Senior midfielder Ally Kennedy fights for the ball during the America East semifinal game against UMBC on Thursday, May 2, 2019. Kennedy has already declared her intentions to return for a final season in 2021. EMMA HARRIS/STATESMAN FILE

Less than a day after announcing the cancellation of all collegiate winter and spring championships, the National Collegiate Athletic Association (NCAA) released a statement on Friday, March 13, through Twitter regarding plans to give spring athletes an extra year of eligibility.

“Council leadership agreed that eligibility relief is appropriate for all Division I student-athletes who participated in spring sports,” the statement read. “Details of eligibility relief will be finalized at a later time. Additional issues with the NCAA rules must be addressed, and appropriate governance bodies will work through those in the coming days and weeks.”

The NCAA’s swift cancellation of all winter and spring championships was controversial, especially amongst senior athletes who had their final year of competition abruptly taken from them. Allison Wahrman, a senior thrower on the Iowa track and field team, started a petition to grant affected athletes an additional year of eligibility; as of March 14, the petition has over 200,000 signatures.

Amongst Stony Brook student-athletes, Women’s Lacrosse senior midfielder Ally Kennedy has already declared her intentions to return for a final season in 2021. The First-Team All-American was named the sixth-best player in 2020 men’s or women’s college lacrosse by Inside Lacrosse, and her 27 points and 22 goals on the year led the No. 5-ranked Stony Brook team — who played just five games to a 4-1 record before the cancellation of the rest of their season.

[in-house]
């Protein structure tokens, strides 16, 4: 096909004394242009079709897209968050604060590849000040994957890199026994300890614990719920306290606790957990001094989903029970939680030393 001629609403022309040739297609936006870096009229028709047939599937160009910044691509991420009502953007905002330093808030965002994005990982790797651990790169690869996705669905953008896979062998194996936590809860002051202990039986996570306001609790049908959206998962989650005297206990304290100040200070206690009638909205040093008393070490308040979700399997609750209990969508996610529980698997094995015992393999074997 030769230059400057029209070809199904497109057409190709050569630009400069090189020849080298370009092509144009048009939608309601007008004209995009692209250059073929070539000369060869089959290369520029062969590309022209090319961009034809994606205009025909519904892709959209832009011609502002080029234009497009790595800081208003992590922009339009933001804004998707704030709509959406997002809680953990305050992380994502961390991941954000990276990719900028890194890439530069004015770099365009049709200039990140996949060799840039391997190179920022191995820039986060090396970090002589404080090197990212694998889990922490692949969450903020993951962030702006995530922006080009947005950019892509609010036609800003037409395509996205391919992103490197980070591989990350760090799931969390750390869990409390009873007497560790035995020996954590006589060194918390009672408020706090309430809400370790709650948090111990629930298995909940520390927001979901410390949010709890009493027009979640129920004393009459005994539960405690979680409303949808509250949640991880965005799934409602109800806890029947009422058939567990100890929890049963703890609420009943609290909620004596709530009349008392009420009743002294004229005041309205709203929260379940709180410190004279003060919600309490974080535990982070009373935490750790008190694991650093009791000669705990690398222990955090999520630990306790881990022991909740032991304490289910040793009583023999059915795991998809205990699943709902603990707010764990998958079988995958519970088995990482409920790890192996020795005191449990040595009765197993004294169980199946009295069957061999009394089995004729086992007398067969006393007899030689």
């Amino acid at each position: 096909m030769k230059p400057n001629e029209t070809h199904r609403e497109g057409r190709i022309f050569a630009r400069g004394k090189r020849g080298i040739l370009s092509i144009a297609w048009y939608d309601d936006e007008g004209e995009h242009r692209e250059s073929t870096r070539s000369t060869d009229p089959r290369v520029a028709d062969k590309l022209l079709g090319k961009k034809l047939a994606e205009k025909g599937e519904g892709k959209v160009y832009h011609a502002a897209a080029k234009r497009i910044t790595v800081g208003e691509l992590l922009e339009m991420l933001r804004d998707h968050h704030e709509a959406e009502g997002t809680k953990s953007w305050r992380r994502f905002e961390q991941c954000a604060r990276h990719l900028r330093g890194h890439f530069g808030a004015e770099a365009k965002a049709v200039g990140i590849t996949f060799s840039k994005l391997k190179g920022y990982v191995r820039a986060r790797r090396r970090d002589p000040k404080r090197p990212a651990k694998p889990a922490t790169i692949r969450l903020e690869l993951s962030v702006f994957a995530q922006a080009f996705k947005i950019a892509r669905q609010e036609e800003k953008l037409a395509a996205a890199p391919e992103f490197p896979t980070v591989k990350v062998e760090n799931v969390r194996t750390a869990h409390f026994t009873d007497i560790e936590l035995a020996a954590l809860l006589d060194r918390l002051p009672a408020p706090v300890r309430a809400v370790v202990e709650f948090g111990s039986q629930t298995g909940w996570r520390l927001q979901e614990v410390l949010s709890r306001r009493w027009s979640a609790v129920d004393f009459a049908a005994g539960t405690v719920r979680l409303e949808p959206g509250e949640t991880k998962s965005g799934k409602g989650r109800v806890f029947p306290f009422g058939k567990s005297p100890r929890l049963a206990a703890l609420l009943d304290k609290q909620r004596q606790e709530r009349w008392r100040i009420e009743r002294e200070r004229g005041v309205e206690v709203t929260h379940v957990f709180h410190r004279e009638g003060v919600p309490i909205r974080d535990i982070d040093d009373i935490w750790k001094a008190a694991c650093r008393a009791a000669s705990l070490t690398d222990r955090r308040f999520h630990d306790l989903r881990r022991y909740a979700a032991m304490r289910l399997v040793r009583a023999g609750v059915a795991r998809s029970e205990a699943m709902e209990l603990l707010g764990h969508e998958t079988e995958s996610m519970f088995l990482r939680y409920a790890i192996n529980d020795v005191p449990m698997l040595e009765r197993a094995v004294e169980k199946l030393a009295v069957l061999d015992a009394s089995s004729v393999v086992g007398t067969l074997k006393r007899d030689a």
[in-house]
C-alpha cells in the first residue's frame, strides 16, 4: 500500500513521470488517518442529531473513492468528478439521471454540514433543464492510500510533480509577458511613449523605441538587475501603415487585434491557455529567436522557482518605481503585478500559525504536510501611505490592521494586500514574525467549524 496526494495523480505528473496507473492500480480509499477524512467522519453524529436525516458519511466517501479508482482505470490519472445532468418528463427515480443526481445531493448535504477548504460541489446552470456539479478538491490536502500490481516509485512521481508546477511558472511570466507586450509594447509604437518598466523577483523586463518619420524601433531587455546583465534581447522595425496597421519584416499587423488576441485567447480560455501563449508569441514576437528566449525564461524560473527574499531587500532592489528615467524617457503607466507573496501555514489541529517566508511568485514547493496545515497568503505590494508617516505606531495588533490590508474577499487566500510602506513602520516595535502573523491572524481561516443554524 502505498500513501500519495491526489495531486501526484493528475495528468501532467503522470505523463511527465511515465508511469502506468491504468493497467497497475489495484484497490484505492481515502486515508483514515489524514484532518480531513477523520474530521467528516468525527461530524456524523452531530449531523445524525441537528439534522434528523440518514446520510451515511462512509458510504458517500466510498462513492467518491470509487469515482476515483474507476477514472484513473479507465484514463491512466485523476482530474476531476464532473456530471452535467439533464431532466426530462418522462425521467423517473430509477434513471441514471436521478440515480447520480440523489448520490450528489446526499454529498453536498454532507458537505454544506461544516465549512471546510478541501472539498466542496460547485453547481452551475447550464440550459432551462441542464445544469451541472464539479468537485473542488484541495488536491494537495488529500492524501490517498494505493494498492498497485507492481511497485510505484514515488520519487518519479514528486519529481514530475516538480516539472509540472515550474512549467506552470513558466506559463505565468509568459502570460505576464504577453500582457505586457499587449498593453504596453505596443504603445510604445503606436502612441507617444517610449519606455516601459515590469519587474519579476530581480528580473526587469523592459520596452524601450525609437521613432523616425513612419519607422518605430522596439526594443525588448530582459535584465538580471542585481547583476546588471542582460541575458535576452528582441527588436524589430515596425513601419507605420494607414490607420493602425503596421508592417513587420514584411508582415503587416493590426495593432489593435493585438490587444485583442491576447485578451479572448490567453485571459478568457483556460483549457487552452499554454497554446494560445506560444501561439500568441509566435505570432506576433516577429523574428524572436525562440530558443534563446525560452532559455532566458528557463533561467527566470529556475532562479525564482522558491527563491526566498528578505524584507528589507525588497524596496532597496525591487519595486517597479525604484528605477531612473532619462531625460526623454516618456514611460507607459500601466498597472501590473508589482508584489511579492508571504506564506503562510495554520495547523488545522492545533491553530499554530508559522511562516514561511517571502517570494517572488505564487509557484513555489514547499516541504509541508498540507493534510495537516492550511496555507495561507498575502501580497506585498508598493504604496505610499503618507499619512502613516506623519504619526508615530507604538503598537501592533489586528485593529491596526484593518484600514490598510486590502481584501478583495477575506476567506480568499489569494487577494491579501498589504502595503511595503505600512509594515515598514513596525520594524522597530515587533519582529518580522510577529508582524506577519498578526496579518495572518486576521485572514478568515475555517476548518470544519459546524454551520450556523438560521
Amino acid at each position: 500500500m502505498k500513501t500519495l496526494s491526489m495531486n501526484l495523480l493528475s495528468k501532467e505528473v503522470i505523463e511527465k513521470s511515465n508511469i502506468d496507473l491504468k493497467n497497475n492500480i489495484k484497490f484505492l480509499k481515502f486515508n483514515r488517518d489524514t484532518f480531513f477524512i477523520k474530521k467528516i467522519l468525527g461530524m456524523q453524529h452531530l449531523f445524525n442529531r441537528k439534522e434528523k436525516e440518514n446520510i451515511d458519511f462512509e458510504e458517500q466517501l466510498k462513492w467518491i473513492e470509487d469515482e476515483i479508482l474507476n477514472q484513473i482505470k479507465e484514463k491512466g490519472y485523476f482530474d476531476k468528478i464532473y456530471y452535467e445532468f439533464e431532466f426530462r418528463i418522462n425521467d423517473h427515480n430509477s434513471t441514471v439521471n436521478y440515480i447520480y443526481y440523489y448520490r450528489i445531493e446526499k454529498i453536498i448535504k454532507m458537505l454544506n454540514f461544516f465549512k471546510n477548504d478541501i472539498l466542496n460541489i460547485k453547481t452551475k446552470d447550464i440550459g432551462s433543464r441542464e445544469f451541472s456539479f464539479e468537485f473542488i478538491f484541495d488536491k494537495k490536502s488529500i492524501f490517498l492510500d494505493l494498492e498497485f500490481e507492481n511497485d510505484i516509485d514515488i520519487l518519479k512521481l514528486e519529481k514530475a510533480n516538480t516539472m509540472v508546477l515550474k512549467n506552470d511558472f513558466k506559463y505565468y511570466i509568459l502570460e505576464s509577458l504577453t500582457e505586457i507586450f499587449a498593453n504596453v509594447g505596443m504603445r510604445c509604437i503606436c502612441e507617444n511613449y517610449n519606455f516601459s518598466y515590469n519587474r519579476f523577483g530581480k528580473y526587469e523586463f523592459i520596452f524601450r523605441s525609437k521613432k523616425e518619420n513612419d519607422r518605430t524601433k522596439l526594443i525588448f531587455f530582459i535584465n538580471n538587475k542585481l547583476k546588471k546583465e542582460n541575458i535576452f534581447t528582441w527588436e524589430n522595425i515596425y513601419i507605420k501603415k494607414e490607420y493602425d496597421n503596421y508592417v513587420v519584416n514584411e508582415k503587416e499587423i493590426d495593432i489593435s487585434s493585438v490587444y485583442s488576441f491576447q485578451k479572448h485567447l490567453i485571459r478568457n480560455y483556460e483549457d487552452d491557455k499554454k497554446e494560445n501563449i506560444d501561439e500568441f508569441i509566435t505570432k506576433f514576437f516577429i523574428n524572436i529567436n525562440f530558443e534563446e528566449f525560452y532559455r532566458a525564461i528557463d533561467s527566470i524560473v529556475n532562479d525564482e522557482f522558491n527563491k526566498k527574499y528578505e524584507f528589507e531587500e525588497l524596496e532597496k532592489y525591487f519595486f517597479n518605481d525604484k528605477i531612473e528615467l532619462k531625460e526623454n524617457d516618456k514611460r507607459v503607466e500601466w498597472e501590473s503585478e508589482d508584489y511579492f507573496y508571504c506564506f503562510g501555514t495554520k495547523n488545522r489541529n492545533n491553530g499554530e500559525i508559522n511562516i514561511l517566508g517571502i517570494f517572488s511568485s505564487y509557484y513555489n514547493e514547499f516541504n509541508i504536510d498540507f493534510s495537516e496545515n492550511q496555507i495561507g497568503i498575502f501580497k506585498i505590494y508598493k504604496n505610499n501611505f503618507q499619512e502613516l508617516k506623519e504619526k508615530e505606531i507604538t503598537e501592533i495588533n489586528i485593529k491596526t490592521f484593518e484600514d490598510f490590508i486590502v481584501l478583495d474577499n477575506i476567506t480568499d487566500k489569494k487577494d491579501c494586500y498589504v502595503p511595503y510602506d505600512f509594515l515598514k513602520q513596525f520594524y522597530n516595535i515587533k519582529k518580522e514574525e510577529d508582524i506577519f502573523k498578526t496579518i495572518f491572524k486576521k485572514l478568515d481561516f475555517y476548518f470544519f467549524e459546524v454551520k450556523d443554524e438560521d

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“If I get the extra year of eligibility, I’m 100% coming back,” Kennedy said in a press release. “That is something I’d want to do. I want to be able to write my own ending and end my lacrosse career the way I really want to.”

However, granting an extra year of eligibility does not make the decision-making process easier for every student-athlete, as noted by Kennedy’s teammate, senior defender Sydney Gagnon, who currently has a post-graduation career already planned.

“I think there are a lot of factors to consider,” Gagnon said. “I had a job lined up. I know other girls on my team had jobs lined up. Depending on what the NCAA comes out with and what happens, [that] will help me make my decision. But I think a lot of the seniors are just devastated. It’s hard to think about it right now. But I would do anything to play another game right now.”

Kennedy acknowledged that she is unsure whether or not the entire roster will be able to return in 2021.

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“I don’t know who is going to come back next year,” Kennedy said. “I don’t know what’s going to happen next year. But it’s so much more than a game to me. It’s all the relationships I’ve built this year. Not seeing all of my best friends’ faces every day like I have for the past three months, it’s going to not sit well with me for a while. I’m just really sad.”

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